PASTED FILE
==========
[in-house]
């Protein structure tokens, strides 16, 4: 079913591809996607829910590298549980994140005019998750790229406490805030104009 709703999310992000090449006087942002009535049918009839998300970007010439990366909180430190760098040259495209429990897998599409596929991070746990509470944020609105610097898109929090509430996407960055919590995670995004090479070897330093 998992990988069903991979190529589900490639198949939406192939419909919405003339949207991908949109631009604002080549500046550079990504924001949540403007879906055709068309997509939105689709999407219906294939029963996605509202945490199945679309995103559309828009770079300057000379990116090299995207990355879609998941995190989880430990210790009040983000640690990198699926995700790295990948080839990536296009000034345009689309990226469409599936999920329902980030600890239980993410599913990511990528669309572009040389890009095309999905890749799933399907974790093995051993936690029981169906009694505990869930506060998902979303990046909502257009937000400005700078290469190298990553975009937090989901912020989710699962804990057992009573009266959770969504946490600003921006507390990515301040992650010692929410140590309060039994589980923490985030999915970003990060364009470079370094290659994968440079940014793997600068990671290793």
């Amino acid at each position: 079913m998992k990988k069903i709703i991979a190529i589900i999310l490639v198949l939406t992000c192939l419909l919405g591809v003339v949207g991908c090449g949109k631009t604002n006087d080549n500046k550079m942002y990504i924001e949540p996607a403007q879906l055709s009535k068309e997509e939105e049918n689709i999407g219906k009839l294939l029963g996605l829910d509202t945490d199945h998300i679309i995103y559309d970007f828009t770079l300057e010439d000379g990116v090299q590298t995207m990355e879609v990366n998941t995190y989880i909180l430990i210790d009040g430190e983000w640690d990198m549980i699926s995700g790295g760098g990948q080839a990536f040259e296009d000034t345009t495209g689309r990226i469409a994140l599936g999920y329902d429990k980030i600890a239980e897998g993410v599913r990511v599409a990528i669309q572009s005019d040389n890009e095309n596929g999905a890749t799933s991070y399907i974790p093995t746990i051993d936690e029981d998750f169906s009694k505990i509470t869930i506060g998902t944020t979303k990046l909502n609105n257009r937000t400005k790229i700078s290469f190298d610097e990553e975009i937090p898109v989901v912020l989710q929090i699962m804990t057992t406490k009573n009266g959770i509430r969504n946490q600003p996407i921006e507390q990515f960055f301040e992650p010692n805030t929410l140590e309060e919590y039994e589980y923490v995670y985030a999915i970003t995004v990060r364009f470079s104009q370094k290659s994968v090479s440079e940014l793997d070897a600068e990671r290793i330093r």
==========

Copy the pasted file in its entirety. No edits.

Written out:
[in-house]
């Protein structure tokens, strides 16, 4: 079913591809996607829910590298549980994140005019998750790229406490805030104009 709703999310992000090449006087942002009535049918009839998300970007010439990366909180430190760098040259495209429990897998599409596929991070746990509470944020609105610097898109929090509430996407960055919590995670995004090479070897330093 998992990988069903991979190529589900490639198949939406192939419909919405003339949207991908949109631009604002080549500046550079990504924001949540403007879906055709068309997509939105689709999407219906294939029963996605509202945490199945679309995103559309828009770079300057000379990116090299995207990355879609998941995190989880430990210790009040983000640690990198699926995700790295990948080839990536296009000034345009689309990226469409599936999920329902980030600890239980993410599913990511990528669309572009040389890009095309999905890749799933399907974790093995051993936690029981169906009694505990869930506060998902979303990046909502257009937000400005700078290469190298990553975009937090989901912020989710699962804990057992009573009266959770969504946490600003921006507390990515301040992650010692929410140590309060039994589980923490985030999915970003990060364009470079370094290659994968440079940014793997600068990671290793």
């Amino acid at each position: 079913m998992k990988k069903i709703i991979a190529i589900i999310l490639v198949l939406t992000c192939l419909l919405g591809v003339v949207g991908c090449g949109k631009t604002n006087d080549n500046k550079m942002y990504i924001e949540p996607a403007q879906l055709s009535k068309e997509e939105e049918n689709i999407g219906k009839l294939l029963g996605l829910d509202t945490d199945h998300i679309i995103y559309d970007f828009t770079l300057e010439d000379g990116v090299q590298t995207m990355e879609v990366n998941t995190y989880i909180l430990i210790d009040g430190e983000w640690d990198m549980i699926s995700g790295g760098g990948q080839a990536f040259e296009d000034t345009t495209g689309r990226i469409a994140l599936g999920y329902d429990k980030i600890a239980e897998g993410v599913r990511v599409a990528i669309q572009s005019d040389n890009e095309n596929g999905a890749t799933s991070y399907i974790p093995t746990i051993d936690e029981d998750f169906s009694k505990i509470t869930i506060g998902t944020t979303k990046l909502n609105n257009r937000t400005k790229i700078s290469f190298d610097e990553e975009i937090p898109v989901v912020l989710q929090i699962m804990t057992t406490k009573n009266g959770i509430r969504n946490q600003p996407i921006e507390q990515f960055f301040e992650p010692n805030t929410l140590e309060e919590y039994e589980y923490v995670y985030a999915i970003t995004v990060r364009f470079s104009q370094k290659s994968v090479s440079e940014l793997d070897a600068e990671r290793i330093r």